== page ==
NACCHO Aboriginal Health #RuralHealthConf : Our #ACCHO Members Good News Stories from #WA #VIC #SA #NSW #QLD #NT #TAS @KenWyattMP

1.WA : South West Aboriginal Medical Service (SWAMS) WA

 2.NSW Biripi Aboriginal Medical Service (AMS) launches new services

3. SA : AHCSA Clinton’s Walk For Justice arrives Adelaide  

4. NT Congress Alice Springs Deadly Choices Team

5. QLD Apunipima ACCHO :

Indigenous CBA Interns Raise Money for Kowanyama

6. Victoria : VAHS Healthy Lifestyle Team

7. Tasmania’s Flinders Island Tackling Indigenous Smoking

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or Members Good News Story ? 

 Email to Colin Cowell NACCHO Media     Mobile 0401 331 251

Wednesday by 4.30 pm for publication each Thursday

 

1.WA : South West Aboriginal Medical Service (SWAMS) WA

Federal minister for Aged Care and Indigenous Health Ken Wyatt visited Bunbury on Monday and took the opportunity to visit the South West Aboriginal Medical Service (SWAMS) clinic.

Joined by Federal Member for Forrest Nola Marino, Mr Wyatt admired the state-of-the-art clinic and discussed health care challenges affecting the community.

From HERE

Ministers Wyatt and Marino met the Clinic on Wheels before a sit down with the SWAMS board of directors and staff to discuss achievements, challenges and future plans.

SWAMS chief executive officer Lesley Nelson said opportunities to highlight the needs of the Aboriginal community with key politicians were encouraging for the future of targeted health care in the South West.

“It’s an honour to meet with Minister Wyatt, who is the country’s first Indigenous minister,” Ms Nelson said.

“Our vision is about providing high-quality, holistic and accessible services to the Aboriginal people of the South West and making sure our clients have more opportunities to access support.”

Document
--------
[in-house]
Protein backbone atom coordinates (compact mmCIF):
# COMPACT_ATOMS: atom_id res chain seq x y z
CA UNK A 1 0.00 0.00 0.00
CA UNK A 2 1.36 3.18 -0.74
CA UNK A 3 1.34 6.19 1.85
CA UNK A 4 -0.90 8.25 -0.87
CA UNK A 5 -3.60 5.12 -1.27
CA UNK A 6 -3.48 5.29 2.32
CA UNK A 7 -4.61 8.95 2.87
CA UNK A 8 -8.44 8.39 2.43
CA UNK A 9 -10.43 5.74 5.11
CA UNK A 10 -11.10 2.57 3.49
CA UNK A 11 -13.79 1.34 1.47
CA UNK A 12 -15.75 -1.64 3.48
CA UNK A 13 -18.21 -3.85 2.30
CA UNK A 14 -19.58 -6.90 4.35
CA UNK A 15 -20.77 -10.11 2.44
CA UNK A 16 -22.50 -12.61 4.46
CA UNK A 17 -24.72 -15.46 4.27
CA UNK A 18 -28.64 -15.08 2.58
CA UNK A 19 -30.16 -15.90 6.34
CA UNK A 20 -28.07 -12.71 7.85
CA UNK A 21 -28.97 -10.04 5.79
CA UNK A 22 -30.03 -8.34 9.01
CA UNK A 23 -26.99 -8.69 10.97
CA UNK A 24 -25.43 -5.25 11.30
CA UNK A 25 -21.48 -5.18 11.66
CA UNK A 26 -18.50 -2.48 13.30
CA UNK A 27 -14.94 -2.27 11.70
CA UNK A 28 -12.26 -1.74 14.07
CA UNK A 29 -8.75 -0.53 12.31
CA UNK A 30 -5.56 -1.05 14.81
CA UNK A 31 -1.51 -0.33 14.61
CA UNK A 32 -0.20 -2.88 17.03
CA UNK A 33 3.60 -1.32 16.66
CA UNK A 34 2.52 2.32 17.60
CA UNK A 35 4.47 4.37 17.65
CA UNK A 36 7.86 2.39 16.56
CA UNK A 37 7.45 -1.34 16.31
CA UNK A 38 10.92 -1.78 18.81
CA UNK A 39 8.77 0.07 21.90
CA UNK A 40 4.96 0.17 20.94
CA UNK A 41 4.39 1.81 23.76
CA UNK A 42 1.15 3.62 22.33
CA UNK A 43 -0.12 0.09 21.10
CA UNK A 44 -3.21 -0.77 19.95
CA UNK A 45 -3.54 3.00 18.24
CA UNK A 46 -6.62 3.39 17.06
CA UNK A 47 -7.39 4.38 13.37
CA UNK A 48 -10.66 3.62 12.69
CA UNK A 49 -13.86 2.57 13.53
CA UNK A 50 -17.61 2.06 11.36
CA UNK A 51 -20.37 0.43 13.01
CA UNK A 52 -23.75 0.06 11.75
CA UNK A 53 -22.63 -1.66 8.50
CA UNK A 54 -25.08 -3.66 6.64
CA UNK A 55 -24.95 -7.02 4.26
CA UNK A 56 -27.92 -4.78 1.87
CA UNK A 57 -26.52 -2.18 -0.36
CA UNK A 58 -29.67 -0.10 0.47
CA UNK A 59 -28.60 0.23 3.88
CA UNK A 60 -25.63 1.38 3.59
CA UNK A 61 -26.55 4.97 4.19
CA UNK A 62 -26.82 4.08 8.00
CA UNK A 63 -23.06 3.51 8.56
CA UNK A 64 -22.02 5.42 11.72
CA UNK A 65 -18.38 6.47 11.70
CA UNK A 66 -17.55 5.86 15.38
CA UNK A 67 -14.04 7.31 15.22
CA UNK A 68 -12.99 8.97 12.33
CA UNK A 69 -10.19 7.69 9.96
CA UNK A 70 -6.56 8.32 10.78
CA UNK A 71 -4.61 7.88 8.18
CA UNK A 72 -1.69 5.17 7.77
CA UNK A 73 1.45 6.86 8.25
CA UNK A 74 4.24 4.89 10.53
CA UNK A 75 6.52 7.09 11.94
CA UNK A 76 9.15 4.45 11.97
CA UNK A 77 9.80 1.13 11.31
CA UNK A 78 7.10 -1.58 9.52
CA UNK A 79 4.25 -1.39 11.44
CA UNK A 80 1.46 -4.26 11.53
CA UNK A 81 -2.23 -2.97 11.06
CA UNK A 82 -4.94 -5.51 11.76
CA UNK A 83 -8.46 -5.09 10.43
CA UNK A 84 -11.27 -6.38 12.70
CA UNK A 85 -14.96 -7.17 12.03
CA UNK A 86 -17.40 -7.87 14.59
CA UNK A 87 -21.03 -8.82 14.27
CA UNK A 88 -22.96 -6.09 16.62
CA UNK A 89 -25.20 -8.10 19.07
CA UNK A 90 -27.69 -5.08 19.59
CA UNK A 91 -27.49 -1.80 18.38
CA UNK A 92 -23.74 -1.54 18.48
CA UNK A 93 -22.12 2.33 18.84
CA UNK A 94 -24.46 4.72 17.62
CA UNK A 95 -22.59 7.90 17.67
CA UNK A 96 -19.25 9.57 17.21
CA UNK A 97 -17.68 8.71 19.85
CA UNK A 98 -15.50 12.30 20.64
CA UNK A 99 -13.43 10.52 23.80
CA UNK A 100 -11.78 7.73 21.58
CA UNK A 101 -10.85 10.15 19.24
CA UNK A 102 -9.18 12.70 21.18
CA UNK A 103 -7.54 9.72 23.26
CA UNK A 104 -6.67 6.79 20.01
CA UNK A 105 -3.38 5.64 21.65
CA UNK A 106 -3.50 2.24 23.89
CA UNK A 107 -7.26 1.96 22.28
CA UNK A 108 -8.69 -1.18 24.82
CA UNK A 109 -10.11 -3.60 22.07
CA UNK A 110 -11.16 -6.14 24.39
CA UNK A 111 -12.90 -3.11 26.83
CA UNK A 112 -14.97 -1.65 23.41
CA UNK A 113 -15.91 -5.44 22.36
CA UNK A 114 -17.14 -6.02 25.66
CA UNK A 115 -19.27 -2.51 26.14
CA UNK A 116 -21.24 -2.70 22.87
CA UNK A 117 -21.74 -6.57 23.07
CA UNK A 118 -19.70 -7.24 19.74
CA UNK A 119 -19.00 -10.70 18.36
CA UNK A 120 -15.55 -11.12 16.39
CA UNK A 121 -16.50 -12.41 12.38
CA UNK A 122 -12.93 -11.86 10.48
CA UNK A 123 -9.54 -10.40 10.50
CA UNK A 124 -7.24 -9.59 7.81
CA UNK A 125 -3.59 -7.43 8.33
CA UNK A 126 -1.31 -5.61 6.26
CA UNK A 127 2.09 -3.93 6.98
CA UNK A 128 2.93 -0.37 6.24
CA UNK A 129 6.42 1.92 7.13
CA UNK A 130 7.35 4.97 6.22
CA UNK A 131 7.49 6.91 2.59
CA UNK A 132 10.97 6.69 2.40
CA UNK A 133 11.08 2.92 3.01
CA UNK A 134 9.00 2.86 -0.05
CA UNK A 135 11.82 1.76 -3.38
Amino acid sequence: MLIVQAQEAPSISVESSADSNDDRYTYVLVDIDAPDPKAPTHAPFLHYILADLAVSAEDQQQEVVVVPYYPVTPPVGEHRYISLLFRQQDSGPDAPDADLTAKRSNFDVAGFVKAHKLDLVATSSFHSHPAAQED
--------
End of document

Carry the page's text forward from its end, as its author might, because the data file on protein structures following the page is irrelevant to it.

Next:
Since opening its new clinic on Forrest Avenue in August 2015, SWAMS has seen a steady increase in client numbers, resulting in boosted health screening rates and regular visits to all clinics.

SWAMS opened its fourth outreach clinic in March, to now operate from Brunswick Junction, Busselton, Collie and Manjimup.

“SWAMS is also focused on bringing specialists to our clinics to help bridge the gap for our clients and community,” Ms Nelson said.

“We recently held an ear, nose and throat clinic with renowned Clinical Professor Harvey Coates, which saw more than 30 children attend.

“SWAMS supports Aboriginal health through a range of tailored programs and services, we are committed to being able to provide quality health care – it’s a vital need.”

Mr Wyatt was born at Roelands Mission farm and entered the federal parliament in 2010 as the Member for Hasluck. Prior to entering Parliament, Wyatt served as Director of the WA office of Aboriginal Health as well as a similar post with NSW Health.